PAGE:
By adopting a comprehensive set of case management policies for the care of diabetic and hyperglycemic patients, Johns Hopkins Hospital improved in-hospital mortality rate, reduced length of stay, and reduced hyperglycemia.
By adopting a comprehensive set of case management policies for the care of diabetic and hyperglycemic patients, Johns Hopkins Hospital improved in-hospital mortality rate, reduced length of stay, and reduced hyperglycemia, according to an oral presentation given at the American Diabetes Association 73rd Scientific Sessions in Chicago, IL.
The management policies included the ADA policy, which was adopted totally, as well as the institution of a supervisor nurse, computerized order sets and insulin dosing, according to Elias Spanakis, MD, a physician in the division of endocrinology and metabolism at Johns Hopkins.
“In the general ward setting in the hospital, we use insulin to control hyperglycemia, we avoid giving pill medications, and sometimes advise patients not to eat,” explained Spanakis.
The changes over four years were associated with a 47% reduction in the mortality rate, and a $3,200 decrease in the cost of patient care, said Spanakis, who presented abstract 261-OR, “Impact of a Hospital-Wide Inpatient Glucose Management Program on Economic and Clinical Outcomes in the Non-Critical Care Setting.”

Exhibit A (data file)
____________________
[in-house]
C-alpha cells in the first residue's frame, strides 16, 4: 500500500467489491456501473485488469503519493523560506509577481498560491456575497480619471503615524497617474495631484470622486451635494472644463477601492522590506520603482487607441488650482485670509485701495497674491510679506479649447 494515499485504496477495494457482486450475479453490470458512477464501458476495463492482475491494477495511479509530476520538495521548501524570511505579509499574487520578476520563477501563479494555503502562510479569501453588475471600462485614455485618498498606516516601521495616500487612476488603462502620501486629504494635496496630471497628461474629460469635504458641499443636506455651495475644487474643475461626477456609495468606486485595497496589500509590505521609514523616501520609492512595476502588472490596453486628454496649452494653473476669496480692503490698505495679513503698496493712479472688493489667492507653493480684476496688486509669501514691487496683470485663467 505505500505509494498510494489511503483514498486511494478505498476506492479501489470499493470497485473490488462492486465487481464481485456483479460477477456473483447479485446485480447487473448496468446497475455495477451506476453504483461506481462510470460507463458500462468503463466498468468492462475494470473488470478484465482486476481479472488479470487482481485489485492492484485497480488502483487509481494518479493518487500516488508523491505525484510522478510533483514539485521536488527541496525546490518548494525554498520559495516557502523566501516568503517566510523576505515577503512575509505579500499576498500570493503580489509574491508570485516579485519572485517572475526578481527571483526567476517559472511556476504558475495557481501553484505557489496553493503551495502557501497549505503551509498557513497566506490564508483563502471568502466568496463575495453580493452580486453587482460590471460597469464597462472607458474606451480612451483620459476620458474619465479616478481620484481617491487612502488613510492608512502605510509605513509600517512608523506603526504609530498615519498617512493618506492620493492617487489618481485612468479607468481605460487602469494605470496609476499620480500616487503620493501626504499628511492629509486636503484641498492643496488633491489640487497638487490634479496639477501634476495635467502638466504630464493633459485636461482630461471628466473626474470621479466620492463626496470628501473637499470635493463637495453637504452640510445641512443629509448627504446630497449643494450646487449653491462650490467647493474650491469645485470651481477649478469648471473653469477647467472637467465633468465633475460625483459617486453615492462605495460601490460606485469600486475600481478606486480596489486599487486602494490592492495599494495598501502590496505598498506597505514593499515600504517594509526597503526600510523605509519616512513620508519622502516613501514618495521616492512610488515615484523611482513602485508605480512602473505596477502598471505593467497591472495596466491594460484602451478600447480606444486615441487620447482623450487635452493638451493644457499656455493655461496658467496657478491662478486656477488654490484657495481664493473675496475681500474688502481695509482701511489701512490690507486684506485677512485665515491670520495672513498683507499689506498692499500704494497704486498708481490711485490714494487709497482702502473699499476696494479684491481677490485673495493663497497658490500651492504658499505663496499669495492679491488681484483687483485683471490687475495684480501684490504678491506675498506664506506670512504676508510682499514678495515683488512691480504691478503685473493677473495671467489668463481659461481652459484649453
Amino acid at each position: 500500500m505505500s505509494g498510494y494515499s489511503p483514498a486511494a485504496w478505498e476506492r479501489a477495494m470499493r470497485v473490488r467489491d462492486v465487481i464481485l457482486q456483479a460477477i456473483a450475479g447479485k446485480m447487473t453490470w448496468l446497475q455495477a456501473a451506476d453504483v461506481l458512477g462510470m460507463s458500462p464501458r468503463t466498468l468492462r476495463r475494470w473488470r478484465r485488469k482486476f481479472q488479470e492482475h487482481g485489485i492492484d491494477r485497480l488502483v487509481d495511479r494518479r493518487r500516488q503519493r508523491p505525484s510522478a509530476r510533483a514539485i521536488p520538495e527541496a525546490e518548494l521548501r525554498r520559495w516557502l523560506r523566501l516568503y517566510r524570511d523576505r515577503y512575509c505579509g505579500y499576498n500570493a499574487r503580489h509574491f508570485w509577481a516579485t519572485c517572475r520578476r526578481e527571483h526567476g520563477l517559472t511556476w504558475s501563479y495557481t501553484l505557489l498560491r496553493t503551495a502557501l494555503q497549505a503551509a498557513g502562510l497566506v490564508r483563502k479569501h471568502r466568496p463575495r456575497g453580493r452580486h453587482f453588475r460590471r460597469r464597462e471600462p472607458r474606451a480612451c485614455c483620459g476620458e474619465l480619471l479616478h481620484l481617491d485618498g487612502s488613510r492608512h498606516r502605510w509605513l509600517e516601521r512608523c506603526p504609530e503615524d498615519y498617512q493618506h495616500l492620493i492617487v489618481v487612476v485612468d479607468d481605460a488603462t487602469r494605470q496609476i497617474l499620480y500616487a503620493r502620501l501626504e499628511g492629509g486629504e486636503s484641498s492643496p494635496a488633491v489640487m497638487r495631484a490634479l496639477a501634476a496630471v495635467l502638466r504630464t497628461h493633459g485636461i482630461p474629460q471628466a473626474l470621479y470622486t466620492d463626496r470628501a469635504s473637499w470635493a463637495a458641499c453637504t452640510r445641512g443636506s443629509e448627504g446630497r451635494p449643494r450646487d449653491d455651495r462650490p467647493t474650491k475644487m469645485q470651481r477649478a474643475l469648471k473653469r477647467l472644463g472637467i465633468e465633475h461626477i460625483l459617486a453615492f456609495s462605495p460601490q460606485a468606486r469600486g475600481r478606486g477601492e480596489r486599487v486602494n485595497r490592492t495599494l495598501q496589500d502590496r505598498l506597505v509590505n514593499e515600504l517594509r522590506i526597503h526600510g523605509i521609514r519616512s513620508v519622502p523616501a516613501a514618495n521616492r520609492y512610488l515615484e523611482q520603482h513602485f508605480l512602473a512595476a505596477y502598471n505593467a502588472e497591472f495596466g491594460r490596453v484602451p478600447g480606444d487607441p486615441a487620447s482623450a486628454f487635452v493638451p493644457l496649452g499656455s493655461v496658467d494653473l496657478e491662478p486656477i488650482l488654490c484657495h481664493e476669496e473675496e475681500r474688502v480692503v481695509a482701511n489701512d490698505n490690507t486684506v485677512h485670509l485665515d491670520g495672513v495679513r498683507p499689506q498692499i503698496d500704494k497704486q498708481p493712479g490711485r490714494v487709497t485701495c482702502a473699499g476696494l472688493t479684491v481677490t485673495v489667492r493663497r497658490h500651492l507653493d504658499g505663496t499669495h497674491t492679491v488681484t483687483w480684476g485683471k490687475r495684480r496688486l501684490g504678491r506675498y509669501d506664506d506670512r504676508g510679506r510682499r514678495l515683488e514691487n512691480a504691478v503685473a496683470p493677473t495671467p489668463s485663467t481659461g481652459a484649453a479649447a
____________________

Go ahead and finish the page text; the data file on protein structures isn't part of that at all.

“In 2006, one of the patients at our hospital had a sentinel hypoglycemic event, so the hospital decided to adopt a number of management policies,” explained Spanakis.” In addition to adopting the ADA management policy, the institution also implemented a supervising nurse program, uniform computerized order sets, targeted staff education, and clinical decision support.
A retrospective review of a cohort study of non-pregnant adults in the non-critical care units of the hospital with diabetes or hyperglycemia confirmed the improvements. The researchers tracked 16,537 patients who had been admitted across four intervention periods between 2006 and 2009, and found that the adjusted mortality rate after the most recent policy had been implemented was 0.43 (p = 0.01).
After adjusting for severity of illness and other factors, however, the finding just missed statistical significance (p = 0.08), Spanakis said.
In addition, the abstract said that the average length-of-stay was reduced by 0.93 days (p = 0.026), compared to the period prior to the institution of any of the policies.
“Under the model which was fully-adjusted for mortality, however, the decrease was deemed to be half a day, which was not statistically significant, with a p value of 0.15,” Spanakis added.
The improvements were partially explained by improved glycemic control, according to the abstract, which noted that the glucose management program significantly improved the mortality rate and length-of-stay, but did not reduce hospital charges. The findings regarding cost had a p value of 0.04, Spanakis said.
“We didn’t analyze what impact these policies may have had on in-hospital, hyperglycemia-related infections,” added Spanakis, who noted that some researchers have associated hyperglycemia with an increased rate of infection due to a diminished immunological response.